A major event that afternoon was the placement of nine immense stone balls (loknimit), a practice going back to the time of the Buddha. Two stones were to be placed on each of the four sides of the temple, and one was to be placed in the center of temple. When I arrived each stone was suspended from a scaffolding over the holes, suspended by strong vines.
At the appropriate time during the consecration ceremony, sponsors of each stone used huge knives to cut the vines, releasing the stones into the holes. Each of the exterior stones were marked by a gravestone-like monument. It was an unusual spectacle, and marked the first Buddhist temple to be consecrated in Alaska.
With the temple now consecrated, monks could finally be ordained there. Seven candidates were presented and given the 227 rules which govern their lives as monks. After their acceptance of the rules, each left the room to be garbed with their saffron robes, returning to be presented.
Monks live very simple lives, eating only twice a day, and focus primarily on spirituality.
I discovered one can be a monk for a lifetime, or a portion of one’s life. During my visit I talked to an engaging older monk, Phra Pradit Abhijato from Wat Santi in Landers, California. Speaking earnestly about the importance of having meaning and purpose in one’s life, he shared he’d been a career radiologist, becoming a monk at a later age.
A married teacher friend, Naruepone Paul Maleehuan, startled me by sharing he’d become a monk at age 14, continuing for the next 18 years. “I grew up in Buddhist lands,” he said. “I didn’t know what Buddhism meant. One of my family took me to the temple to show me how to do this if I had a question. I had lots of questions. I had no idea. I just followed them. Soon I went to monastic life, became a novice, and finally a monk. I found out, oh, that’s the way. I could see the world more, what’s the suffering, what’s the happiness. I could pick out my own way in this life. Buddhism helps me every day, every single minute. If I get confused or anxious, mindfulness comes, and I think before I do something.”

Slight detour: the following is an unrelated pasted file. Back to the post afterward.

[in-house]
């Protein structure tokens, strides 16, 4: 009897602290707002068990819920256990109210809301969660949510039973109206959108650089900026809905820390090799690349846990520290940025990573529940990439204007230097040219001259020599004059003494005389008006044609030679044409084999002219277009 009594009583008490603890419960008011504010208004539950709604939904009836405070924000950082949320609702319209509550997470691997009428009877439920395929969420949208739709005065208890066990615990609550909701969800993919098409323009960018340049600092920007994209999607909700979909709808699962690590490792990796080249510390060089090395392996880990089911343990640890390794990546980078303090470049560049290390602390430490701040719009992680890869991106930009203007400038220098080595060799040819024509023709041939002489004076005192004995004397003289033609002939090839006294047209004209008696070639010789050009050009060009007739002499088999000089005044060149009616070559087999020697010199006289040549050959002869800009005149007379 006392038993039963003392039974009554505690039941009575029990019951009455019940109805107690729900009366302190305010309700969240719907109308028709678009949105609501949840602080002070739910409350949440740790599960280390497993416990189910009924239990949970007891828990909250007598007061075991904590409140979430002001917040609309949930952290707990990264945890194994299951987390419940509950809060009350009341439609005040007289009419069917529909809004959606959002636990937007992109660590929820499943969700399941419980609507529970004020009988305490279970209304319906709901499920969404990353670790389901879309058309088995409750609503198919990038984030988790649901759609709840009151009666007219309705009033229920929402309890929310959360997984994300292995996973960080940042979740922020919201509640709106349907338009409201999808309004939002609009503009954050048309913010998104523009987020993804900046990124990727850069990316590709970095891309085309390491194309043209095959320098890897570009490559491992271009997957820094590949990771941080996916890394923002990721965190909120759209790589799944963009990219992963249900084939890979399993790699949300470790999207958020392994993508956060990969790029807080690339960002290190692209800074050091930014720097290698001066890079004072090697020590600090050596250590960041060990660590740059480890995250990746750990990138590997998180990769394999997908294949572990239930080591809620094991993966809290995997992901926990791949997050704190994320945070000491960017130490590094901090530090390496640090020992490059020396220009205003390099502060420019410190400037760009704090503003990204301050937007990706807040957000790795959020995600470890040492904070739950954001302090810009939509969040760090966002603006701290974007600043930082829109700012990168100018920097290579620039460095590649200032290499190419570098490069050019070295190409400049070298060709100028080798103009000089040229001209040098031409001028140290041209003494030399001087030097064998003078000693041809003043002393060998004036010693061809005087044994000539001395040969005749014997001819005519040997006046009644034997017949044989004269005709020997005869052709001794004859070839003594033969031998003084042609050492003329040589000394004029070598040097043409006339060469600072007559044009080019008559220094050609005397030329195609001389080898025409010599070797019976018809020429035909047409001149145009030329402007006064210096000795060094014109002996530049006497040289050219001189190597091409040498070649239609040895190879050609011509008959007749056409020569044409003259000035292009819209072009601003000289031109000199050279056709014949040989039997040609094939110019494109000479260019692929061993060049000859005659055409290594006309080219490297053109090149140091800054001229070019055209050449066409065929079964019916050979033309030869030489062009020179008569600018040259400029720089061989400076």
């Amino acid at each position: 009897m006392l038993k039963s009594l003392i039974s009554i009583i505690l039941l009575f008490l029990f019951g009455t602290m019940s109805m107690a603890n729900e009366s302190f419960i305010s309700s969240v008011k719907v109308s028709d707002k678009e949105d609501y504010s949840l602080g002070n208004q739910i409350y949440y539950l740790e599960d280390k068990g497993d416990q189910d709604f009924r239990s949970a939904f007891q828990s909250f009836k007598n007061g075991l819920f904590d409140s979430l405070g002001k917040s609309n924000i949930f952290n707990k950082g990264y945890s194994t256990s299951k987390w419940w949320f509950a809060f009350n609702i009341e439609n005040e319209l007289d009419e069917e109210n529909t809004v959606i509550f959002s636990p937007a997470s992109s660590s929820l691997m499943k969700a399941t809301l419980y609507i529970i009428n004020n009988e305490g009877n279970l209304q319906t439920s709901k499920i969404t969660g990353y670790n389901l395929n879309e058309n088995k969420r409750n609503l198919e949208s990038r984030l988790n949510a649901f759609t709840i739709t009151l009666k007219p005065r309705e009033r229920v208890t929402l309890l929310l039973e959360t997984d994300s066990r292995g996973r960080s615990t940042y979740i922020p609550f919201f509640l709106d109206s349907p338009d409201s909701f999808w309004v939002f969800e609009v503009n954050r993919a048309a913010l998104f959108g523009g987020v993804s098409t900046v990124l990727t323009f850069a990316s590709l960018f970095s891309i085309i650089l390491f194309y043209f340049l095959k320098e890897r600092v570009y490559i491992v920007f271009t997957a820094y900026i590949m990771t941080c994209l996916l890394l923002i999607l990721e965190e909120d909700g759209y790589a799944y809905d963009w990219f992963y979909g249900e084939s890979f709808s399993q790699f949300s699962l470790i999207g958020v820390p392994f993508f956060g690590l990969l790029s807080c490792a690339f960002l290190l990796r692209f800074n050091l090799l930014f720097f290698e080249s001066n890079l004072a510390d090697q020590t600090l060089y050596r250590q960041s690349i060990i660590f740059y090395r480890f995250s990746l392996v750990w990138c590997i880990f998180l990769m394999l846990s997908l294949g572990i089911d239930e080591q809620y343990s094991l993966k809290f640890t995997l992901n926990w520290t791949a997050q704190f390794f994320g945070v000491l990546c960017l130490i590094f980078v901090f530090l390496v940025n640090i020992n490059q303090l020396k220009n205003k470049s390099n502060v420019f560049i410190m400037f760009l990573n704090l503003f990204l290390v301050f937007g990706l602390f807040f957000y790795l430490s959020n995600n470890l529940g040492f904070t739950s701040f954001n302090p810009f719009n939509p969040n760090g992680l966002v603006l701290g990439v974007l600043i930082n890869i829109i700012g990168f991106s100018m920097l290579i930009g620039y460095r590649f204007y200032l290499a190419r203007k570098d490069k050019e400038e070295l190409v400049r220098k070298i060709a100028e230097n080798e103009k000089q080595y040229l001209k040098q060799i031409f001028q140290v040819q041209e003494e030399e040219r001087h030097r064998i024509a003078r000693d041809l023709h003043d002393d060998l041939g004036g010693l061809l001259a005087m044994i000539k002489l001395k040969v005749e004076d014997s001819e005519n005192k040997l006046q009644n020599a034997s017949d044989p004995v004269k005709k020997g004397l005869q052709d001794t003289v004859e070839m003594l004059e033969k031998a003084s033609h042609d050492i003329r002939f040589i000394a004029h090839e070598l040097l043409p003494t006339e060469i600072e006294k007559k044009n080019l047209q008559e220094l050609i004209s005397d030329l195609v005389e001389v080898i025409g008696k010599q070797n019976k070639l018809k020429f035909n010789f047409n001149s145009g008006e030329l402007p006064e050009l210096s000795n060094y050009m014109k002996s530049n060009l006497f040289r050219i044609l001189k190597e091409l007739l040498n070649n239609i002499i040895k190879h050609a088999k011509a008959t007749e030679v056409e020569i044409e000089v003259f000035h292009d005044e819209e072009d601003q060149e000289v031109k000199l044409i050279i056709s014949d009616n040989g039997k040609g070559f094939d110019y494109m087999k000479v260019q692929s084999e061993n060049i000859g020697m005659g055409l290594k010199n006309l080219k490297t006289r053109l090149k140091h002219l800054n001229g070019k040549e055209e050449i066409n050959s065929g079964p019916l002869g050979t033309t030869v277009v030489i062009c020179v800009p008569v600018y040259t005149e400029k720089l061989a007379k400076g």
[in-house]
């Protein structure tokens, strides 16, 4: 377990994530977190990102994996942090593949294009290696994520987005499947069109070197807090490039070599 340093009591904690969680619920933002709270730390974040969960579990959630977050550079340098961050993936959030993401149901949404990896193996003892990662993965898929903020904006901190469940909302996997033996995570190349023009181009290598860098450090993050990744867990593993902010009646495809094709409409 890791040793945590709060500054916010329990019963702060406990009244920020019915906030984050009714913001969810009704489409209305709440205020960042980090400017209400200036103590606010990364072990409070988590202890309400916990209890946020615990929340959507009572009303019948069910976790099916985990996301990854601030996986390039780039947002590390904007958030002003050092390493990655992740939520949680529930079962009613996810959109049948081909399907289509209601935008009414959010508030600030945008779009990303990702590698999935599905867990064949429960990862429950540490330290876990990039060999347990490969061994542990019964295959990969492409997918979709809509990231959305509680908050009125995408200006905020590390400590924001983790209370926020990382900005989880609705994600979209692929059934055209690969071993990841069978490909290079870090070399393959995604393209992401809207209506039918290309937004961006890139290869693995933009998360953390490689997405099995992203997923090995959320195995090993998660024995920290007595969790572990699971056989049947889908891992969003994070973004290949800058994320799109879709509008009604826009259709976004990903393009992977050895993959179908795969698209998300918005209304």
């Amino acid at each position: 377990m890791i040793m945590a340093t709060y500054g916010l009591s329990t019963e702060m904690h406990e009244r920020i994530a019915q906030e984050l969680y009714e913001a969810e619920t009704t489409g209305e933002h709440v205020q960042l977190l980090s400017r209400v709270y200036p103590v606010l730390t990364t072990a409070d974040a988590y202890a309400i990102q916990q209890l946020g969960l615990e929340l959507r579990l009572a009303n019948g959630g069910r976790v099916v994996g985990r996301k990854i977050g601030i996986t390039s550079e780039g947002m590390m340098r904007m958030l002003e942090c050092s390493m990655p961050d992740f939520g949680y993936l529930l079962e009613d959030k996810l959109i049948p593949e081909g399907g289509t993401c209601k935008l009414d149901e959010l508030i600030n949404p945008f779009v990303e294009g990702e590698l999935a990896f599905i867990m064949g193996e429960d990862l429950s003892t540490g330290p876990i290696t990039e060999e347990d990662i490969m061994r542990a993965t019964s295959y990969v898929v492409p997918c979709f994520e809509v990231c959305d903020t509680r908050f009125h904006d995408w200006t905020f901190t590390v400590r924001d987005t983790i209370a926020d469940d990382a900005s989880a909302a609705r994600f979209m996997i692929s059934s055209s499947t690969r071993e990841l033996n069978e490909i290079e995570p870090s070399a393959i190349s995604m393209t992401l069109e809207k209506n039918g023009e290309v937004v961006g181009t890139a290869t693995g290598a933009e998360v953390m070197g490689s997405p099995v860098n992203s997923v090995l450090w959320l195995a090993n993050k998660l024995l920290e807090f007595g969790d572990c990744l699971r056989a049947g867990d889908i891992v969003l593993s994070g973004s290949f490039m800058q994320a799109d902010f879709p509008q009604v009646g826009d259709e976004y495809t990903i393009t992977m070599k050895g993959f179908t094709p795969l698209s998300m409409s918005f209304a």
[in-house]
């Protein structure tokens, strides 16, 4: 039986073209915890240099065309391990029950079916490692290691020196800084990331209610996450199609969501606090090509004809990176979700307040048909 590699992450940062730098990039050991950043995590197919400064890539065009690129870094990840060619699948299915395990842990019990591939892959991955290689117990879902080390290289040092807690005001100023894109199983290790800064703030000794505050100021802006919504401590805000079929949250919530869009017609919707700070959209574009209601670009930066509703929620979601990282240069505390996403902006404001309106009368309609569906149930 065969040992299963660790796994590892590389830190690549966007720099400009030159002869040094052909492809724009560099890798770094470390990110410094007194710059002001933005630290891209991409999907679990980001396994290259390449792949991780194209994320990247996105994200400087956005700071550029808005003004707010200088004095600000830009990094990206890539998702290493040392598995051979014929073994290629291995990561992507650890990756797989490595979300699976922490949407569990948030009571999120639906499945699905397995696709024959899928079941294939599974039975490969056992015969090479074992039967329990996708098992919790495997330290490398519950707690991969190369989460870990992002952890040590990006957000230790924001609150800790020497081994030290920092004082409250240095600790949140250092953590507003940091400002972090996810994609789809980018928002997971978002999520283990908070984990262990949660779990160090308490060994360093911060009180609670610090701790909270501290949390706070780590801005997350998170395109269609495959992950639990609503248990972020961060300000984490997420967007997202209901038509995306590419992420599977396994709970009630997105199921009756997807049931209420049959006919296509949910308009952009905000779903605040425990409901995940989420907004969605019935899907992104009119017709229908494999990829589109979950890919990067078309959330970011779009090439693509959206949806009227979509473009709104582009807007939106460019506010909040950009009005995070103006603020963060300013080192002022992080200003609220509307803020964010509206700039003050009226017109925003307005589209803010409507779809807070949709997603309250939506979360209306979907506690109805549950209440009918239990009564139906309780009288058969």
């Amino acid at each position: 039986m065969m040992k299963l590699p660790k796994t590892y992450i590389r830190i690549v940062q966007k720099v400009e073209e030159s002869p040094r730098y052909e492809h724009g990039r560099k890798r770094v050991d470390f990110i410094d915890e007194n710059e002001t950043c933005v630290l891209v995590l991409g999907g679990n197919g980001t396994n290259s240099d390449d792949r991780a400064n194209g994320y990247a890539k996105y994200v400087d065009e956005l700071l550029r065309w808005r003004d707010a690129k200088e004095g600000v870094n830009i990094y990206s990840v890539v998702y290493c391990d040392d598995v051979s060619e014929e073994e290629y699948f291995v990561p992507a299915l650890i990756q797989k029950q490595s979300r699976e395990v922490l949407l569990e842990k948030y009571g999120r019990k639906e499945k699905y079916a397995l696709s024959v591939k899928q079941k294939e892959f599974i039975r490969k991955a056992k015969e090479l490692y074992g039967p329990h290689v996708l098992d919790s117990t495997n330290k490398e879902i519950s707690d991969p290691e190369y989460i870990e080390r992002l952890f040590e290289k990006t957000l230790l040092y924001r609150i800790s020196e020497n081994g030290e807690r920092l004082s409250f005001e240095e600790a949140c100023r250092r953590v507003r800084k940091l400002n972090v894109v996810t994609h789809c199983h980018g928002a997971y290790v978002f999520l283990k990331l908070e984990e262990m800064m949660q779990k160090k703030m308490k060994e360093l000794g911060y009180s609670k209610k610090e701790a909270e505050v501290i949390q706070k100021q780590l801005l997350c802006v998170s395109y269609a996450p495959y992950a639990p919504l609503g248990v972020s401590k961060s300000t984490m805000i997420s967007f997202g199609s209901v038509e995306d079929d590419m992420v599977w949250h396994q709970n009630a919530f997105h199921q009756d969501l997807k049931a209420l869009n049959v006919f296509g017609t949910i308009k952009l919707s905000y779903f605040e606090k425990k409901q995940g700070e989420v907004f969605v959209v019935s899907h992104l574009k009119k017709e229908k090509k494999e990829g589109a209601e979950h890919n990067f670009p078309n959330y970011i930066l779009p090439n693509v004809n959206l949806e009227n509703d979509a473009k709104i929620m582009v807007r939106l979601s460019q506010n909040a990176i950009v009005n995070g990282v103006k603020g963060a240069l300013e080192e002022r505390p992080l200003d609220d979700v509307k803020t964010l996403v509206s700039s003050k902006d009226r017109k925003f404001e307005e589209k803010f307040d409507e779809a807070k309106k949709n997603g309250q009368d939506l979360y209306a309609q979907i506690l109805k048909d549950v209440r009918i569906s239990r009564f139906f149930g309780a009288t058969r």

Theravada Buddhist services are difficult for me to follow, as they are chanted mostly in Thai or Pali. English/Pali texts were provided, but I find it easy to lose my place.
J. Philip Wogaman, in “What Christians Can Learn from Other Religions” writes of Buddhism, “Some Christians have found it possible to combine aspects of Buddhist teachings with their own faith traditions, without abandoning Christianity as their primary religious home.”
Wogaman points to Buddhist views on tolerance, religious authority, the illusion of permanence, suffering and compassion, as being worthy of consideration. So far, my visits to Buddhist gatherings have impressed me with their sincerity, and I’ve always been treated kindly, with great hospitality and respect at their temples, uncommon for me in my church visits.